In April, the students at Fremont/Lopez Elementary were both thrilled and well-prepared to meet musical icon and Turnaround Artist mentor Smokey Robinson when he visited their school campus. Mr. Robinson was greeted by a 4th grade class performing their rendition of the school’s Bulldog Pledge which all students recite and strive to live by on a daily basis. This welcome was followed by multiple performances created especially for Mr. Robinson. The Jazz Band, Dance Troupe, Show Choir, and Mariachi Los Toritos all showcased the talents they have developed through arts-centered practice that has become central to students’ learning over the past three years as a Turnaround Arts: California partner school. Students at Fremont/Lopez Elementary participate in arts learning every day through a leveled pathway program. 5th-8th grade students practice the art discipline of their choice, while primary students participate in a variety of art disciplines throughout the year. In addition, test scores continue to increase and English language learner fluency reclassifications are the highest they have been, with 72 students reclassified this year. The school looks forward to what the future holds as they move into the 4th year of the program.
Fremont/Lopez Elementary has also created whole school transformation by taking an in-depth approach to teaching and leading in the arts. Their entire ALT team has gone through our ILSP courses and completed Integrated Learning certification. Last summer, Principal Martinez brought the ILSP team out to Stockton for this whole staff to complete Course A on Art Integrated Learning Strategies. This June, we will be heading back to Stockton for a week to engage the Fremont/Lopez Elementary staff in Course B on Ongoing Assessment Strategies and Applications: Making Learning Visible, Studio Habits of Mind, Rubrics, and Portfolios. This work is evident when you walk through the halls of Fremont/Lopez Elementary — you can see examples of Making Learning Visible everywhere and you can observe students using metacognitive strategies to articulate their learning and share their process for understanding with their teachers and peers! As Principal Martinez says:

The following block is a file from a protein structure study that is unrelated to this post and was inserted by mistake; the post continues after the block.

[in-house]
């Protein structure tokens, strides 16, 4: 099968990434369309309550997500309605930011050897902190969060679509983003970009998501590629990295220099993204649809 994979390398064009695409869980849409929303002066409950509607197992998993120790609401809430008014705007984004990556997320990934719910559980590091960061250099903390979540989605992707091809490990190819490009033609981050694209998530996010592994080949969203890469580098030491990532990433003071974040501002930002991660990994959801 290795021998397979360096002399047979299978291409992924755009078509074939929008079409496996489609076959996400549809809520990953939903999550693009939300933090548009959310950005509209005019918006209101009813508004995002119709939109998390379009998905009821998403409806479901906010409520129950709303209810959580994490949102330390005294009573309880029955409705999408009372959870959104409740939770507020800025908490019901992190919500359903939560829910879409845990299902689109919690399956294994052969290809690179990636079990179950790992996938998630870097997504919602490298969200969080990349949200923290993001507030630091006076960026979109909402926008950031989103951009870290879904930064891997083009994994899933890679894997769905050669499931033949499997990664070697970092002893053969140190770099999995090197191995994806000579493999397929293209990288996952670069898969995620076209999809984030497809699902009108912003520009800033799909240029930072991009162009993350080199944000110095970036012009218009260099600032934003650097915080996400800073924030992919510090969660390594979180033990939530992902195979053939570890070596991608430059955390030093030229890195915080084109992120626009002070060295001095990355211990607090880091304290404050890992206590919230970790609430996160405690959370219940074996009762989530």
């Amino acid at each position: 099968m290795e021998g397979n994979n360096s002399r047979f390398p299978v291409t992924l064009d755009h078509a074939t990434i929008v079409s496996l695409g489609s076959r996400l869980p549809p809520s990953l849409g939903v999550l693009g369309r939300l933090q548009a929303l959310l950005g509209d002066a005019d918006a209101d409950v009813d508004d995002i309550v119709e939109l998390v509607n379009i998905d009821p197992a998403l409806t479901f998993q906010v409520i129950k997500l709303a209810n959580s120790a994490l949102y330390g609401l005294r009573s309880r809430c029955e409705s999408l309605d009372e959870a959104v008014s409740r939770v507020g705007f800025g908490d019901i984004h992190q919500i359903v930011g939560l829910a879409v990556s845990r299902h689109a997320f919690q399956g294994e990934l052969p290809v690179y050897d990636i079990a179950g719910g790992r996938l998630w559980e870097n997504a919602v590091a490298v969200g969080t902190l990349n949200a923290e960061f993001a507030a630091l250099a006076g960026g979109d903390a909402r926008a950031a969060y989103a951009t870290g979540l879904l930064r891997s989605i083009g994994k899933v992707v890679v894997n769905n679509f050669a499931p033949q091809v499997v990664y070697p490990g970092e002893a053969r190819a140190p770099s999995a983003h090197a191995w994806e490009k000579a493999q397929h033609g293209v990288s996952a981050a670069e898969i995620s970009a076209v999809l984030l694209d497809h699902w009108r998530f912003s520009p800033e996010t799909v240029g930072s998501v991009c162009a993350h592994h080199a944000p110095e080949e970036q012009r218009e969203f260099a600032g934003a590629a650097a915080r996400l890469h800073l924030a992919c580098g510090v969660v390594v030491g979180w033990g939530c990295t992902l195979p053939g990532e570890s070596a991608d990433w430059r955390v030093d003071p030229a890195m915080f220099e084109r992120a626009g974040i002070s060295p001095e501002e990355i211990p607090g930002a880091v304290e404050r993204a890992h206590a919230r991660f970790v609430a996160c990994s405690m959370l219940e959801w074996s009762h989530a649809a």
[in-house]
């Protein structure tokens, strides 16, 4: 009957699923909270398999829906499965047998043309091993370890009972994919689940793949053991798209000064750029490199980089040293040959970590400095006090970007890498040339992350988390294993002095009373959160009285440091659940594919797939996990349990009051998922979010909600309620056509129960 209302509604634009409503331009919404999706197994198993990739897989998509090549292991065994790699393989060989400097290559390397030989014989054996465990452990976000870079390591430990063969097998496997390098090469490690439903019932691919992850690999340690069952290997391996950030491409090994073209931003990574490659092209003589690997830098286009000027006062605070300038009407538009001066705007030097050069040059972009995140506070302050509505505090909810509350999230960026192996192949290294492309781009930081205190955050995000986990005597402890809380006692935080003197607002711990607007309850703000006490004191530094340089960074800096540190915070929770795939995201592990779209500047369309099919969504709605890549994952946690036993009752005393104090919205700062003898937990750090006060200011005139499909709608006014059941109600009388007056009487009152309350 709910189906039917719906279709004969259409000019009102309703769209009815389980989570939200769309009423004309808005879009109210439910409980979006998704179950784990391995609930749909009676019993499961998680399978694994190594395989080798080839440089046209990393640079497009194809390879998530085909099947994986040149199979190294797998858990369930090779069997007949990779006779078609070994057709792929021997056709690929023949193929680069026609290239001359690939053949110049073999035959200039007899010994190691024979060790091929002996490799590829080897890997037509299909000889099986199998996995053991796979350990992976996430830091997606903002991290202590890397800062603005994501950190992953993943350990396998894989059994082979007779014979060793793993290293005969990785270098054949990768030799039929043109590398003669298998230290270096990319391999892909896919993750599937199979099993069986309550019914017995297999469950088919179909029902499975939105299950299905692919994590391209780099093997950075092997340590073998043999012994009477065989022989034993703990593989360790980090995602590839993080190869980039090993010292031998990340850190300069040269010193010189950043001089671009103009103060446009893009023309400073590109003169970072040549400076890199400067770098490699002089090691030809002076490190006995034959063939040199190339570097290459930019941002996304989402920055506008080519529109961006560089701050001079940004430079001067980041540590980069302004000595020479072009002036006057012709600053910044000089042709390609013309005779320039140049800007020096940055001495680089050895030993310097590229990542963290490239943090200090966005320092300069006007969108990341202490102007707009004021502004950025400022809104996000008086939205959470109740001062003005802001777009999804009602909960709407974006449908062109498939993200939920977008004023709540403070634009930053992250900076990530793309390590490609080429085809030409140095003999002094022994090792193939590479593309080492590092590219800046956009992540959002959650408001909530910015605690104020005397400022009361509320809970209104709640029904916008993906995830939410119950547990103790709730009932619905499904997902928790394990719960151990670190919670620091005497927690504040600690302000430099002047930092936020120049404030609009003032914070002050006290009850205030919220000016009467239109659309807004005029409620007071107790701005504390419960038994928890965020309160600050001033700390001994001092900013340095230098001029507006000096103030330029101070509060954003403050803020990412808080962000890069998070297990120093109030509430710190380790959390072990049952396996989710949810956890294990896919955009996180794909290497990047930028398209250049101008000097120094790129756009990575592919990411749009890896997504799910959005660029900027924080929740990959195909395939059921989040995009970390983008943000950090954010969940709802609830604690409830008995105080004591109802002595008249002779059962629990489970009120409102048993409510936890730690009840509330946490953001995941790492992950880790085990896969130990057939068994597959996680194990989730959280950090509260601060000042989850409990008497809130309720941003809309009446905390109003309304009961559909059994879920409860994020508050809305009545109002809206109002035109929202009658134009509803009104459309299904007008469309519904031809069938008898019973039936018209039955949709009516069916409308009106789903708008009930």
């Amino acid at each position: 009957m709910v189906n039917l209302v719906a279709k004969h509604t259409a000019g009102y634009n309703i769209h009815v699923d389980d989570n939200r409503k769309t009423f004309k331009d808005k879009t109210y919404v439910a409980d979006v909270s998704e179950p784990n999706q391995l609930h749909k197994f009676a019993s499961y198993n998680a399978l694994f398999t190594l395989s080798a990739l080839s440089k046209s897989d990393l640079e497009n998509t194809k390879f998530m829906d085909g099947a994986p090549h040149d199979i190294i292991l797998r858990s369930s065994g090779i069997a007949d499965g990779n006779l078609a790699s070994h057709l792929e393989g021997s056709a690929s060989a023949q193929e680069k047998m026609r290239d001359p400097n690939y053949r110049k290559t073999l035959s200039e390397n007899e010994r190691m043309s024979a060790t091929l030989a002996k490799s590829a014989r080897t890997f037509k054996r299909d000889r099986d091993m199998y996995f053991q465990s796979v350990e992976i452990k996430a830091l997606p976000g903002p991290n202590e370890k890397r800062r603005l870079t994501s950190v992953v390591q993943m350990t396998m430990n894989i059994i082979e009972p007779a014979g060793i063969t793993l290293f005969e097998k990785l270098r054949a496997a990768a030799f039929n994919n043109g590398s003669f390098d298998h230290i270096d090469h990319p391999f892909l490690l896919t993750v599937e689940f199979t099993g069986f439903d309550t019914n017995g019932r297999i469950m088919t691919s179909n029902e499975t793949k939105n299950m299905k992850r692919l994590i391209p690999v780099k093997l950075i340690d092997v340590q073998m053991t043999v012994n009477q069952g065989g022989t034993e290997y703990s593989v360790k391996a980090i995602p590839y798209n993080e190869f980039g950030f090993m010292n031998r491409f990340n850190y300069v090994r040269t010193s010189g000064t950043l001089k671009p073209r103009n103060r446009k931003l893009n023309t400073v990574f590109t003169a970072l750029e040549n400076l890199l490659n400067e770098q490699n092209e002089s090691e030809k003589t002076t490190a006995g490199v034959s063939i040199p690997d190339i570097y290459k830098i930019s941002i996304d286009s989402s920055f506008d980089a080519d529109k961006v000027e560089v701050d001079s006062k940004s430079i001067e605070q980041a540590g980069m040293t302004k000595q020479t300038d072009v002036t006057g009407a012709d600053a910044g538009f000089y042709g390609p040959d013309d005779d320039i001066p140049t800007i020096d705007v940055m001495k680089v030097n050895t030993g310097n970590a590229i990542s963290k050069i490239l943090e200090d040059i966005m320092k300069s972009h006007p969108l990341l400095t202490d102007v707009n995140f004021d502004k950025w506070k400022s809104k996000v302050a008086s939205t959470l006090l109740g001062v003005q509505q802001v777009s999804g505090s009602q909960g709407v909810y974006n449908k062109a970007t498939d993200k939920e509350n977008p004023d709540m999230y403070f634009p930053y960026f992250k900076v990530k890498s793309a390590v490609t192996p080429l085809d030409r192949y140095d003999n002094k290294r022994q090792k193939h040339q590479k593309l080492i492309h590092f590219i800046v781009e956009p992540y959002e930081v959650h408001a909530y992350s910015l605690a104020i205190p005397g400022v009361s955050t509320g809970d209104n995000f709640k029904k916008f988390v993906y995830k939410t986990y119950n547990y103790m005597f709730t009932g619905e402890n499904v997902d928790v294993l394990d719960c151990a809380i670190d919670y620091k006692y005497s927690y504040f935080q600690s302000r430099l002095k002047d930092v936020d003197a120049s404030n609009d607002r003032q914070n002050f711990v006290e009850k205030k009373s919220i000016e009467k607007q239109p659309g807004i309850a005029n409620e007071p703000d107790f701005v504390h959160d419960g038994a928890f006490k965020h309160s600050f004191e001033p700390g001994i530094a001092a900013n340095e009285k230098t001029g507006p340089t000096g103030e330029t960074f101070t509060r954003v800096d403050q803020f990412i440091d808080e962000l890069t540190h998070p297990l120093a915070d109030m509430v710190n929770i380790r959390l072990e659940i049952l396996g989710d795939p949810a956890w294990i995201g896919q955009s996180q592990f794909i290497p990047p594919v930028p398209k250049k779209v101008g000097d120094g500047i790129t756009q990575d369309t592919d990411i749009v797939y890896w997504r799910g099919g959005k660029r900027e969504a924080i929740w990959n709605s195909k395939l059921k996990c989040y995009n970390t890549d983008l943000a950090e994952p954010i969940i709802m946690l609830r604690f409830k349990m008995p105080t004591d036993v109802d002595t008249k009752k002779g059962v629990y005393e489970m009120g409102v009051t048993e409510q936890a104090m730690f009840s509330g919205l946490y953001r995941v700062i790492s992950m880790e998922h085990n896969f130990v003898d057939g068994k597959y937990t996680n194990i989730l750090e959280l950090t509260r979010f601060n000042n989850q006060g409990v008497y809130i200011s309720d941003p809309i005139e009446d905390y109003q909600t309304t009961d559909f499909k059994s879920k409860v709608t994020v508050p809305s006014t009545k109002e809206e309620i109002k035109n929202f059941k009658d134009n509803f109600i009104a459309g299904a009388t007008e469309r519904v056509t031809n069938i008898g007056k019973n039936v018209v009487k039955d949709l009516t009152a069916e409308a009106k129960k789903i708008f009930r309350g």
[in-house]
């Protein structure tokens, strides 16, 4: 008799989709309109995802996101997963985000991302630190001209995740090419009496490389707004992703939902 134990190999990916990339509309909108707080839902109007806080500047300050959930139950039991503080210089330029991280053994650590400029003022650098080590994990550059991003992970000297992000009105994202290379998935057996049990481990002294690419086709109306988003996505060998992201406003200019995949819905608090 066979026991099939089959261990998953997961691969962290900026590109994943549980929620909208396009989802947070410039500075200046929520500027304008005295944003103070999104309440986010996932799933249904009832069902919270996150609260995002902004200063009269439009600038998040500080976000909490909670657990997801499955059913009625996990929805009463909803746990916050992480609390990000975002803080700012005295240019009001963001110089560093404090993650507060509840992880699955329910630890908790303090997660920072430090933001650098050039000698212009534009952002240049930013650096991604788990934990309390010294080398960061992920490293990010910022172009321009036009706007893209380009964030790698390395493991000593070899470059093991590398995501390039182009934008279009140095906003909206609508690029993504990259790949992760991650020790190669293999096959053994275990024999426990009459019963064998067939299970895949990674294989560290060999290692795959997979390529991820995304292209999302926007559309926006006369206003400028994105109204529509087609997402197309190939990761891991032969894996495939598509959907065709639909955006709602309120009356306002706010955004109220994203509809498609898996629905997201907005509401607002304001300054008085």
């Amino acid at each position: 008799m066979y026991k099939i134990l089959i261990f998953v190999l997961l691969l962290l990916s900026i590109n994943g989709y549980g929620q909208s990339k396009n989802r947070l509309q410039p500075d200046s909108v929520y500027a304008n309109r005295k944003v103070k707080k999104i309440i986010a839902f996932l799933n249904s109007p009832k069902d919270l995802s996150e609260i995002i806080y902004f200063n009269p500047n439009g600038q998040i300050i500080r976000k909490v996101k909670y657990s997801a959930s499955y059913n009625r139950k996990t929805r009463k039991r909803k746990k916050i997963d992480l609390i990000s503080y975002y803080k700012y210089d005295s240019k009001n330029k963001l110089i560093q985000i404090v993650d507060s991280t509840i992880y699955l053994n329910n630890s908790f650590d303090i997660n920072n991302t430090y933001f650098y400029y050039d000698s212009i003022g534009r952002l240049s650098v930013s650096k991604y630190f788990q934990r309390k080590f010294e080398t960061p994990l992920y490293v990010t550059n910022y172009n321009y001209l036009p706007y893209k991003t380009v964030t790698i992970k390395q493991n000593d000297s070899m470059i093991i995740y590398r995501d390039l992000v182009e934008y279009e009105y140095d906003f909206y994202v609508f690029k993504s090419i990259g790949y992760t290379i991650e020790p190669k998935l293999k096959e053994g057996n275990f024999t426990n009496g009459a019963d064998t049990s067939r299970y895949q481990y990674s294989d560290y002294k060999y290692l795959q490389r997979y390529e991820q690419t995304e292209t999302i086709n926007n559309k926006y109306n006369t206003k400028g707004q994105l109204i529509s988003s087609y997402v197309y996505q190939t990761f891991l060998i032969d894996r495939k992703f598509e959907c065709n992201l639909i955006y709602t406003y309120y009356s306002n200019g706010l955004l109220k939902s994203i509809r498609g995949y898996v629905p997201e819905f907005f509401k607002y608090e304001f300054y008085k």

Our school is constantly moving forward. Suspension rates are down by 60% from three years ago, while student engagement and performances are at a high. Our students have purpose now.
This is a real testament to the ways in which the arts can affect change in any school community.
A group of teachers from Costaño School in East Palo Alto, CA, have been attending ACOE’s Integrated Learning Specialist program to deepen their understanding of art-centered strategies and approaches to using integrated learning for transformational change at their site. ALT Lead and Visual Arts teacher Angela Karamian talks about how the ILSP professional development has changed her classroom practice:
As a visual arts educator the ILSP program Course A on Strategies and Resources for Arts Integration have added so much value to my practice. The course taught me about the Studio Habits of Mind (SHoM), which has opened up a new way that I evaluate my students learning and how they see themselves as learners. Through SHoM, students are able to understand exactly how artists think and make decisions during the art-making process. SHoM is valuable to academic teachers as well because it is easily transferable to other disciplines outside of art.
In June, Angela and members of Costaño School’s ALT will take Course B on Ongoing Assessment Strategies and Applications through arts-centered approaches. They are looking forward to deepening their understanding through this process.